Changes in sight at the City of Toronto

Changes in sight at the City of Toronto

Changes coming to the City of Toronto

Arlyn McAdorey The Canadian Press Toronto City Hall

Toronto Mayor John Tory's resignation will be official at 5 p.m. Friday, a week after he was announced. A political upheaval that could open the door to the election of a first progressive mayor in just over 16 years in the Queen City, according to observers of its political scene. Thoughts have already begun with some potential candidates, but we already know that the campaign will not be a piece of cake.

No offense to Doug Ford, who said Wednesday that the election of a left-wing mayor would be a “disaster”, “there's a good chance it will happen”, says Patrick Gossage, who has advised the ex-Liberal Prime Minister Pierre Elliott Trudeau and Toronto's last progressive mayor, David Miller. The budget increase for police services adopted on Wednesday, he said, is a “turning point” that could allow a candidate opposing it to be elected.

To get there, a progressive candidate will have to garner support in downtown Toronto, but also in suburbs like North York and Etobicoke, which tend to send more conservative elected officials to city hall. The left will also have to oppose a candidate supported by strategists associated with Doug Ford's Progressive Conservative Party, which granted special powers to the mayors of big cities last August.

The Ontario premier could also interfere in the race by amending the Municipalities Act when Parliament resumes next Monday, according to Kim Wright, director of the public relations firm Wright Strategies and expert in municipal politics. It wouldn't be the first time that Doug Ford has dabbled in Toronto politics: in July 2018, he almost halved the size of the city council of the Ontario metropolis.

A still popular ex-mayor

John Tory, a former leader of the Progressive Conservative Party, was something of a stability candidate when he was elected in 2014. He succeeded Rob Ford , the brother of the current Prime Minister, who was notably filmed during his mandate smoking crack.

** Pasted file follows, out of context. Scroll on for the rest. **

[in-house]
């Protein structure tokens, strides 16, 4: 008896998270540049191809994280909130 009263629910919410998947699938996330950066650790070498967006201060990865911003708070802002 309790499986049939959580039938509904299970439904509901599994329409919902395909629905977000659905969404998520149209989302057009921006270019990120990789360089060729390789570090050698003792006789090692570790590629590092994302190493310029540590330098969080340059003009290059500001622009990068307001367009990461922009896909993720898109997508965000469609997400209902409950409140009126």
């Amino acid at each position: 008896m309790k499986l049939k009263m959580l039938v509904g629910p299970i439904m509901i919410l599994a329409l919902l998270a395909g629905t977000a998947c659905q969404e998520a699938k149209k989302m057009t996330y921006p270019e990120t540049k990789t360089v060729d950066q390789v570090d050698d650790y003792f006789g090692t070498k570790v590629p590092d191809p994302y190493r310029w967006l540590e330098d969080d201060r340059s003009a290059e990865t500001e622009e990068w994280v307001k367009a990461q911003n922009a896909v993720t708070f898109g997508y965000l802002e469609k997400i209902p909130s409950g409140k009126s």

In the eyes of his detractors, John Tory has a minimal record, eight years later. One of its flagship promises was to open 22 new train stations on existing infrastructure by 2021. The project has since grown to five, and none are open yet.

However, the mayor is still favored by Torontonians. He was re-elected with little opposition — and 62% of the vote — last October and, according to a recent Forum Research poll, around 45% of Queen City residents would have liked him to remain in office despite his admission of a relationship. extra marital. The popularity of the one who was p.-d.g. de Rogers, radio host and commissioner of the Canadian Football League, has in fact turned down many candidates in the past. electorate that lined up behind John Tory a little less than four months ago.

The advantage of incumbents

In Ontario, in the absence of municipal political parties, incumbents have “tremendous power” when seeking re-election, said Michael McGregor, professor of political science at Metropolitan University of Toronto. No party representative is on the sidelines to broadcast the candidates' comments on different files.

The changing of the guard that the departure of John Tory is forcing is therefore a golden opportunity to give a new face to the Toronto city hall.

According to political analyst Kim Wright, Toronto voters will first and foremost ask themselves whether the various aspiring mayors will be able to solve the big problems plaguing Toronto, she says. “It's not a question of a Conservative candidate or a progressive candidate,” emphasizes the expert, who does not believe that the existence of municipal political parties would promote the proper functioning of the City.

The election for Toronto's next mayor could be as early as June, leaving little time for candidates who thought they had four years to figure out their priorities, build their teams, and raise the million dollars. dollars needed for the adventure.

So they will have to be “hyperfocused,” says Ms. Wright. “They thought they had a much bigger runway.

This story is supported by the Local Journalism Initiative, funded by the Government of Canada.